The United States is preparing for a government shutdown. When the deadline to approve the budget laws for the fiscal year that begins at midnight from Saturday to Sunday runs out, the situation is deadlocked. There is no agreement between the Senate, with a Democratic majority, and the House of Representatives, dominated by Republicans. But there is not even agreement among the Republicans in the Lower House, where their president, Kevin McCarthy, is hostage to a radical minority that does not even seem willing to approve an extension in spending authorizations. Barring an unlikely last-minute twist, the closure of the Administration’s non-essential services is imminent. The White House has already developed contingency plans to deal with the situation.
The so-called government shutdown means that only public services considered essential can continue to be provided. Around one and a half million federal officials will be suspended from employment and pay or will have to work without pay until the expenses are approved. Some two million military and law enforcement officers will also continue to perform their duties without pay. “If the House does not fulfill its most basic function, if it does not finance the Government by tomorrow, it will have failed all our troops,” said the president, Joe Biden, this Friday at an event with the military. “Our military will continue to fulfill their oath, going to work, policing around the world, keeping our country safe, but they will not be paid. It is a shame. (…) We cannot be playing politics while our troops are in the breach,” he added.
Federal agencies will suspend all actions that are not considered essential, which would jeopardize assistance programs for disadvantaged children, inspections, authorizations, subsidies and all kinds of policies. Monuments, museums and national parks dependent on the Government will close, although some have remnants to remain open for a while or can obtain state financing. The paralysis of the Administration would also prevent the publication of employment and inflation statistics, on which the Federal Reserve largely depends to set interest rates.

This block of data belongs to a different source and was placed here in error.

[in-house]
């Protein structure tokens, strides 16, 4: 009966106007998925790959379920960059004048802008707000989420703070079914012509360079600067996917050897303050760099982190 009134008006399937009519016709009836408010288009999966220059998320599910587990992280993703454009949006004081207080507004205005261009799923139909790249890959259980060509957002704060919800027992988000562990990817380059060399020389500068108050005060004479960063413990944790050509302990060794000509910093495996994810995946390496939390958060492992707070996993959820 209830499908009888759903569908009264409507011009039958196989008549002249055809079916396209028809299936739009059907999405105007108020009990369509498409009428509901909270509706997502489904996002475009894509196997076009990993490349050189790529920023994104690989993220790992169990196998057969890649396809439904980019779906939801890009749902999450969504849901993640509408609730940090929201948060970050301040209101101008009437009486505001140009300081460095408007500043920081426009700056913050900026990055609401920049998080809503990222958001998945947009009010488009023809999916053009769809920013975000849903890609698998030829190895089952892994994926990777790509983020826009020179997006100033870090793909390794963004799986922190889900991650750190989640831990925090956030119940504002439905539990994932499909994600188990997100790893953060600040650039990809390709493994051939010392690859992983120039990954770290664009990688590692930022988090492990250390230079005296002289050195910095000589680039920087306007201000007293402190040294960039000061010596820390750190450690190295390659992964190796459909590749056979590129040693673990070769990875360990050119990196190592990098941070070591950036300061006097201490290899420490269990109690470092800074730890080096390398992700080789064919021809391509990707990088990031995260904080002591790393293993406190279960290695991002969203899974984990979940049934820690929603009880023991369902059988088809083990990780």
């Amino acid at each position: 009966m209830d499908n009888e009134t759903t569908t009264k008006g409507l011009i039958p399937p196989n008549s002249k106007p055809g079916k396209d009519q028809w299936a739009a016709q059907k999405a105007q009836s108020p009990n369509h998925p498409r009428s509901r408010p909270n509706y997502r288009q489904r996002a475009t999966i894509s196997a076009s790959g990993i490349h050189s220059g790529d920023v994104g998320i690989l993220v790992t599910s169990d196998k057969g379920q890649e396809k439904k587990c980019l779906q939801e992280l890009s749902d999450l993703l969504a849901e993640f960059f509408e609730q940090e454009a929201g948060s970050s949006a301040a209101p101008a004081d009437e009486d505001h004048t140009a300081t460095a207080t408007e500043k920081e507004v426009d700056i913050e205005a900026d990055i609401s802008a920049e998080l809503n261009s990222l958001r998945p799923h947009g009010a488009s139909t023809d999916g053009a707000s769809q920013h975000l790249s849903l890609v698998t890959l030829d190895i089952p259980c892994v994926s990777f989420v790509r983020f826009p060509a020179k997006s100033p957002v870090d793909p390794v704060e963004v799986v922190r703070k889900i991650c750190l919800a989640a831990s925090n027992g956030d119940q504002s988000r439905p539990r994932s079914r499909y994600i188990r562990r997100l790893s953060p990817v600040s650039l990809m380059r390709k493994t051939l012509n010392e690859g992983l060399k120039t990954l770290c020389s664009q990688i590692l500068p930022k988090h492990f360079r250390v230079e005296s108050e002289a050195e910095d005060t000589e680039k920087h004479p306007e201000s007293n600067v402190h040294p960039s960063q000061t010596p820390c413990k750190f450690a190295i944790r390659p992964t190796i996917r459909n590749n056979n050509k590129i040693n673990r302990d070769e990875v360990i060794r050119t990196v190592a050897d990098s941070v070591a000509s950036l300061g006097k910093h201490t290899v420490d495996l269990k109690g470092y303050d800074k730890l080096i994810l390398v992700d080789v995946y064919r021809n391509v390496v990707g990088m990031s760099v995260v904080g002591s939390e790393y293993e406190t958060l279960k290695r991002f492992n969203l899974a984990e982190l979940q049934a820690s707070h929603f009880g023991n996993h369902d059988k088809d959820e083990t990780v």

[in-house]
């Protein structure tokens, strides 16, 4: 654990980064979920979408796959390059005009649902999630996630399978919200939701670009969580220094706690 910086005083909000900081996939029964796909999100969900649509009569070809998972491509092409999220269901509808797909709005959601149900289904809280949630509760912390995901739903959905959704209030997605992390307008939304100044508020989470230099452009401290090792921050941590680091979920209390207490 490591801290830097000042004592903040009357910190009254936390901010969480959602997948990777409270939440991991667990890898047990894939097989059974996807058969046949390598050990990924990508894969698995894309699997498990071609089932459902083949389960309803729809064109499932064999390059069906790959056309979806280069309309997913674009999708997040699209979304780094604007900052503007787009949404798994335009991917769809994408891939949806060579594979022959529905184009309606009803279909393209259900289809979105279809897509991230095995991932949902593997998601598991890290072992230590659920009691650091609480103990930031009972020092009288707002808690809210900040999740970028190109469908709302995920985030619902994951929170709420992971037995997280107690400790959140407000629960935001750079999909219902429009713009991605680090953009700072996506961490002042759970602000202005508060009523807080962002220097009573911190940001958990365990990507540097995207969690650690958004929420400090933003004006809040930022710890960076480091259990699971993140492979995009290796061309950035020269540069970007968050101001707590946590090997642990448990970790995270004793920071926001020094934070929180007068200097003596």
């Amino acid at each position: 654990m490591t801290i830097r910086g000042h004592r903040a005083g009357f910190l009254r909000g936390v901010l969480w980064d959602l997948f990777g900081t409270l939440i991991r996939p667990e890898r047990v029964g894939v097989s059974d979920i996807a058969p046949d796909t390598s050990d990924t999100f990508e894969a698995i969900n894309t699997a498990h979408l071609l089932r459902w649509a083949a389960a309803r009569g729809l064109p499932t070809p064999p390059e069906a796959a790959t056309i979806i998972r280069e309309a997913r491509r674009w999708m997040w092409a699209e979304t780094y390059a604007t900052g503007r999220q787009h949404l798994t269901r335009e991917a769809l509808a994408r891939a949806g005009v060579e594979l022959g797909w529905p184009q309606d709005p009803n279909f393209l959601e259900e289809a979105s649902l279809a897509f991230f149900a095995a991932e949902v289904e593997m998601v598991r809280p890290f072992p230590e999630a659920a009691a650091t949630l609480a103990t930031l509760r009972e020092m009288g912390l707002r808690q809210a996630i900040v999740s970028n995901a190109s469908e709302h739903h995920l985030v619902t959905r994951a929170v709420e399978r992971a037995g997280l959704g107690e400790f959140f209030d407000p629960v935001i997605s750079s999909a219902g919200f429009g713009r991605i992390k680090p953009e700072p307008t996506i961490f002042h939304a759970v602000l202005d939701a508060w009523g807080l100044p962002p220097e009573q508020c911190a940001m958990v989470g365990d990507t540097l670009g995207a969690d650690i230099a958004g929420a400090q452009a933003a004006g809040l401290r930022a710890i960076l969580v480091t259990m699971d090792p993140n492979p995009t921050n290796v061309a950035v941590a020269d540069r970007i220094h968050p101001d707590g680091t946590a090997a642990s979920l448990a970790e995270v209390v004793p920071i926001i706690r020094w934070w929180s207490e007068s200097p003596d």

The United States Congress is hostage to a radical minority of the Republican Party encouraged by former President Donald Trump. By suspending the debt ceiling, McCarthy agreed with Biden on moderate spending cut levels, which are what should now be realized. But the hardliners, who have already rebelled against the agreement, refuse to comply with it and demand much larger cuts. The Republican majority in the House is 222 to 212 votes, which gives the twenty radicals a blocking position.
This Friday, the speaker proposed a budget extension proposal until October 31 with massive cuts (30% in most agencies, although saving Defense, Veterans or National Security). McCarthy’s proposal included strict border security provisions that would kickstart construction of the wall on the southern border with Mexico, among other measures. Additionally, the package proposed creating a bipartisan debt commission to address the nation’s growing debt burden. But even that has not been enough for the radicals, who rejected it along with the Democrats (by 232 votes to 198), although for opposite reasons. In any case, it had no chance of being approved by the Senate and signed by the president.
The defeat has felt very bad for the majority of the Republican group. New York Congressman Mike Lawler has been blunt against one of the rebel leaders, the one who has been most influential against McCarthy: “There is only one person to blame for any possible government shutdown, and that is Matt Gaetz. He is not a conservative Republican. “He is a charlatan,” he said this Friday outside the Capitol.
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Fiasco for Republicans
The president of the House of Representatives also tried to satisfy his most extreme deputies with the formal opening of an investigation against the president, Joe Biden, as a preliminary step to a possible impeachment trial. The first session of that investigation was held this Thursday and was a fiasco for the Republicans. Even the defendants summoned by them admitted that they had not presented any evidence and do not see any reason for an impeachment at this time.